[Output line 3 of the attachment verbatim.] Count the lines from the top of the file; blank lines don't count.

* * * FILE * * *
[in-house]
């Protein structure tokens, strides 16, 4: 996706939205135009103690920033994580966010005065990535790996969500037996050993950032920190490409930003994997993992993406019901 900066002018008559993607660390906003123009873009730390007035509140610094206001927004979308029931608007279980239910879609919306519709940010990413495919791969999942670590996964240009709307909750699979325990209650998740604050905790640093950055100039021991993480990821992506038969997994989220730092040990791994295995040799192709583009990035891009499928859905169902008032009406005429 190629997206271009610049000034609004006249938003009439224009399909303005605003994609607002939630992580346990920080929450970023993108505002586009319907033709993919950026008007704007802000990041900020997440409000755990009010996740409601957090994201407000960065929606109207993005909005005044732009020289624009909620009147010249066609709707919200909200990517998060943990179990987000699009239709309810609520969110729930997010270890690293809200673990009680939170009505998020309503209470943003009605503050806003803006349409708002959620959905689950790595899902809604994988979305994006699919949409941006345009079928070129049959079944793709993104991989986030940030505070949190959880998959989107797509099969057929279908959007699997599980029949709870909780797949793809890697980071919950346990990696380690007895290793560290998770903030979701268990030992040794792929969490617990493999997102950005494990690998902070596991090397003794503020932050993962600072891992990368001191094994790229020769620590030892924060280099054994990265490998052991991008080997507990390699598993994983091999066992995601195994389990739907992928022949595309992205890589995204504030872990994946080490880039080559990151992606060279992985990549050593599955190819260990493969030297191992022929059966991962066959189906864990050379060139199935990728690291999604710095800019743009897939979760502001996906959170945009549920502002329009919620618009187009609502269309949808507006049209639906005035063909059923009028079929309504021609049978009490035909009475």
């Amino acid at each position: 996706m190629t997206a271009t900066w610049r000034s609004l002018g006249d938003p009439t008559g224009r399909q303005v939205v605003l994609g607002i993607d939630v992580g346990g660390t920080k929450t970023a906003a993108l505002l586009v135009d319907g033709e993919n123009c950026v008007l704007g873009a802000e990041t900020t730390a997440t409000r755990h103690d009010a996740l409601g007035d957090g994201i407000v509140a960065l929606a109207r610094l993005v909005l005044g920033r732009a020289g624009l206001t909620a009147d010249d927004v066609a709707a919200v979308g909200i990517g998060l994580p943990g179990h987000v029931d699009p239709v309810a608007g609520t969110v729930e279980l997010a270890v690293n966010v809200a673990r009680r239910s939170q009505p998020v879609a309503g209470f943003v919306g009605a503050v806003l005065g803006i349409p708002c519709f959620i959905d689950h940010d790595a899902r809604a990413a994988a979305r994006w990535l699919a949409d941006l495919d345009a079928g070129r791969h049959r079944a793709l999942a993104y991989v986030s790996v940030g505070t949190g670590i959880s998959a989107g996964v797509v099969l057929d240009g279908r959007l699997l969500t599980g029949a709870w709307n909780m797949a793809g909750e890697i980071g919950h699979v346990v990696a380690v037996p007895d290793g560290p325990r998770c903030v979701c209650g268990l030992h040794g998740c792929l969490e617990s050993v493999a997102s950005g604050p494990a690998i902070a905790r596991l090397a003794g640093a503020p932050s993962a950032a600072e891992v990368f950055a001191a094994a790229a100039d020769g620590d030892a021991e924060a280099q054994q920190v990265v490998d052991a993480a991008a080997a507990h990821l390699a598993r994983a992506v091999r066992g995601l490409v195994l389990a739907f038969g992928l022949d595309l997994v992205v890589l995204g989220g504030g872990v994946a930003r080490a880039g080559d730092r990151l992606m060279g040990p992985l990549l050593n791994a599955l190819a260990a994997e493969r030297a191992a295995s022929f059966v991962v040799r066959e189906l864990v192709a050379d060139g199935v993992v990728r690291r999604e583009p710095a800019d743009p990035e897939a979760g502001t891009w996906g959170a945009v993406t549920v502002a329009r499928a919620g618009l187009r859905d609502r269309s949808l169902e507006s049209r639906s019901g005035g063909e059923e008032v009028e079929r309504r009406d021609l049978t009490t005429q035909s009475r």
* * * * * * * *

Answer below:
């Amino acid at each position: 996706m190629t997206a271009t900066w610049r000034s609004l002018g006249d938003p009439t008559g224009r399909q303005v939205v605003l994609g607002i993607d939630v992580g346990g660390t920080k929450t970023a906003a993108l505002l586009v135009d319907g033709e993919n123009c950026v008007l704007g873009a802000e990041t900020t730390a997440t409000r755990h103690d009010a996740l409601g007035d957090g994201i407000v509140a960065l929606a109207r610094l993005v909005l005044g920033r732009a020289g624009l206001t909620a009147d010249d927004v066609a709707a919200v979308g909200i990517g998060l994580p943990g179990h987000v029931d699009p239709v309810a608007g609520t969110v729930e279980l997010a270890v690293n966010v809200a673990r009680r239910s939170q009505p998020v879609a309503g209470f943003v919306g009605a503050v806003l005065g803006i349409p708002c519709f959620i959905d689950h940010d790595a899902r809604a990413a994988a979305r994006w990535l699919a949409d941006l495919d345009a079928g070129r791969h049959r079944a793709l999942a993104y991989v986030s790996v940030g505070t949190g670590i959880s998959a989107g996964v797509v099969l057929d240009g279908r959007l699997l969500t599980g029949a709870w709307n909780m797949a793809g909750e890697i980071g919950h699979v346990v990696a380690v037996p007895d290793g560290p325990r998770c903030v979701c209650g268990l030992h040794g998740c792929l969490e617990s050993v493999a997102s950005g604050p494990a690998i902070a905790r596991l090397a003794g640093a503020p932050s993962a950032a600072e891992v990368f950055a001191a094994a790229a100039d020769g620590d030892a021991e924060a280099q054994q920190v990265v490998d052991a993480a991008a080997a507990h990821l390699a598993r994983a992506v091999r066992g995601l490409v195994l389990a739907f038969g992928l022949d595309l997994v992205v890589l995204g989220g504030g872990v994946a930003r080490a880039g080559d730092r990151l992606m060279g040990p992985l990549l050593n791994a599955l190819a260990a994997e493969r030297a191992a295995s022929f059966v991962v040799r066959e189906l864990v192709a050379d060139g199935v993992v990728r690291r999604e583009p710095a800019d743009p990035e897939a979760g502001t891009w996906g959170a945009v993406t549920v502002a329009r499928a919620g618009l187009r859905d609502r269309s949808l169902e507006s049209r639906s019901g005035g063909e059923e008032v009028e079929r309504r009406d021609l049978t009490t005429q035909s009475r």